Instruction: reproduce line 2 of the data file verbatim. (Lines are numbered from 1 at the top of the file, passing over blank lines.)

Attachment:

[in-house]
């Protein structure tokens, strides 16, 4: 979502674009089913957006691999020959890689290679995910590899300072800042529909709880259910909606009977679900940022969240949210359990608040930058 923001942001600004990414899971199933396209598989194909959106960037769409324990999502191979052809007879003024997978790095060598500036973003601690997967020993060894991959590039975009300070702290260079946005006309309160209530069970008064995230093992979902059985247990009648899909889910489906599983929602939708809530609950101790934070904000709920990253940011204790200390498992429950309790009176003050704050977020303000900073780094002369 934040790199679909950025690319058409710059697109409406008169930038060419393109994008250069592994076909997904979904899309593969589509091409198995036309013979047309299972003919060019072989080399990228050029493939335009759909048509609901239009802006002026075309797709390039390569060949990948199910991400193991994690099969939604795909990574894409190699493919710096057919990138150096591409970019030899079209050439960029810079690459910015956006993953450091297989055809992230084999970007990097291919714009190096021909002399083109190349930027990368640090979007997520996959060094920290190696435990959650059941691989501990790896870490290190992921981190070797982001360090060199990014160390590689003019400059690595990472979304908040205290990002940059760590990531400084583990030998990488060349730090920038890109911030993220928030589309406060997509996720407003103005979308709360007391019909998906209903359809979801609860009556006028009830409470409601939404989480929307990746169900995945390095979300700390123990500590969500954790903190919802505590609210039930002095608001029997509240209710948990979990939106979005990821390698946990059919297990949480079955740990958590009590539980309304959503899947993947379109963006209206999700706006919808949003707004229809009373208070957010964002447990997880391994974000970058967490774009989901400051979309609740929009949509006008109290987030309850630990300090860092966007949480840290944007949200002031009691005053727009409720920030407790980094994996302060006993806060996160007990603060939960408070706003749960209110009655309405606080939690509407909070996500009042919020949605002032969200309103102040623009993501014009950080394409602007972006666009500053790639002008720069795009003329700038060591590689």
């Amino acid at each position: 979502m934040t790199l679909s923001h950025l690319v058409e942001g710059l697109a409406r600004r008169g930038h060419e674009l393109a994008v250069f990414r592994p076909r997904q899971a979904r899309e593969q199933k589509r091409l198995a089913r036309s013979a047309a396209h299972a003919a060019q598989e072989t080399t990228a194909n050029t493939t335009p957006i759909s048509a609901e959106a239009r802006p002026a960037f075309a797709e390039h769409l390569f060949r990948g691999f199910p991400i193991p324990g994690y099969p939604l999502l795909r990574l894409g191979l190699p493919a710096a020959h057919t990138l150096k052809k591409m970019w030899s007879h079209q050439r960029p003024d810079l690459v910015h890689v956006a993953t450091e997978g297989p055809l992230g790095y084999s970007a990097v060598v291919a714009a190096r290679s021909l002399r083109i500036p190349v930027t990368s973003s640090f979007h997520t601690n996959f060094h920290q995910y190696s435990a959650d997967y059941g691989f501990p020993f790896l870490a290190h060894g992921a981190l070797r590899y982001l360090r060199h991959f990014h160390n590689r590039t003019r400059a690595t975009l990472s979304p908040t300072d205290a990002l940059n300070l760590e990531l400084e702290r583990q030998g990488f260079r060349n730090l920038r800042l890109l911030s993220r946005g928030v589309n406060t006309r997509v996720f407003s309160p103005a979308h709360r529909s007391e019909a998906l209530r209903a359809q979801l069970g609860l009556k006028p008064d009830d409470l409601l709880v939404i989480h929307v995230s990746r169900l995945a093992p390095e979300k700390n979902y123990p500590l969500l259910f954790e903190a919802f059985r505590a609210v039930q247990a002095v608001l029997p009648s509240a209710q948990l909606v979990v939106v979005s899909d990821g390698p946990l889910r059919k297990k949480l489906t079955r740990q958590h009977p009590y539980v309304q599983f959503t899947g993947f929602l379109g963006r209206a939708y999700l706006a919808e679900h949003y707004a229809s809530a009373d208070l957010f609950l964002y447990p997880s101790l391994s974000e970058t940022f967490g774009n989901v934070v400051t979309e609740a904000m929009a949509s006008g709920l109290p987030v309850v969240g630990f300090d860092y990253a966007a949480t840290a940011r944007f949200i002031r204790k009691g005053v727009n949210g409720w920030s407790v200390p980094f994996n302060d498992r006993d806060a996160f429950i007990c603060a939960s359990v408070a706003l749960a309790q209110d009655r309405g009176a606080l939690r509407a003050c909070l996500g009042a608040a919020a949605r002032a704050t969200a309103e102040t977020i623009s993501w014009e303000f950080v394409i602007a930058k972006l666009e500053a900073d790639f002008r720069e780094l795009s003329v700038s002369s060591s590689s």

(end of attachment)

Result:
């Protein structure tokens, strides 16, 4: 979502674009089913957006691999020959890689290679995910590899300072800042529909709880259910909606009977679900940022969240949210359990608040930058 923001942001600004990414899971199933396209598989194909959106960037769409324990999502191979052809007879003024997978790095060598500036973003601690997967020993060894991959590039975009300070702290260079946005006309309160209530069970008064995230093992979902059985247990009648899909889910489906599983929602939708809530609950101790934070904000709920990253940011204790200390498992429950309790009176003050704050977020303000900073780094002369 934040790199679909950025690319058409710059697109409406008169930038060419393109994008250069592994076909997904979904899309593969589509091409198995036309013979047309299972003919060019072989080399990228050029493939335009759909048509609901239009802006002026075309797709390039390569060949990948199910991400193991994690099969939604795909990574894409190699493919710096057919990138150096591409970019030899079209050439960029810079690459910015956006993953450091297989055809992230084999970007990097291919714009190096021909002399083109190349930027990368640090979007997520996959060094920290190696435990959650059941691989501990790896870490290190992921981190070797982001360090060199990014160390590689003019400059690595990472979304908040205290990002940059760590990531400084583990030998990488060349730090920038890109911030993220928030589309406060997509996720407003103005979308709360007391019909998906209903359809979801609860009556006028009830409470409601939404989480929307990746169900995945390095979300700390123990500590969500954790903190919802505590609210039930002095608001029997509240209710948990979990939106979005990821390698946990059919297990949480079955740990958590009590539980309304959503899947993947379109963006209206999700706006919808949003707004229809009373208070957010964002447990997880391994974000970058967490774009989901400051979309609740929009949509006008109290987030309850630990300090860092966007949480840290944007949200002031009691005053727009409720920030407790980094994996302060006993806060996160007990603060939960408070706003749960209110009655309405606080939690509407909070996500009042919020949605002032969200309103102040623009993501014009950080394409602007972006666009500053790639002008720069795009003329700038060591590689």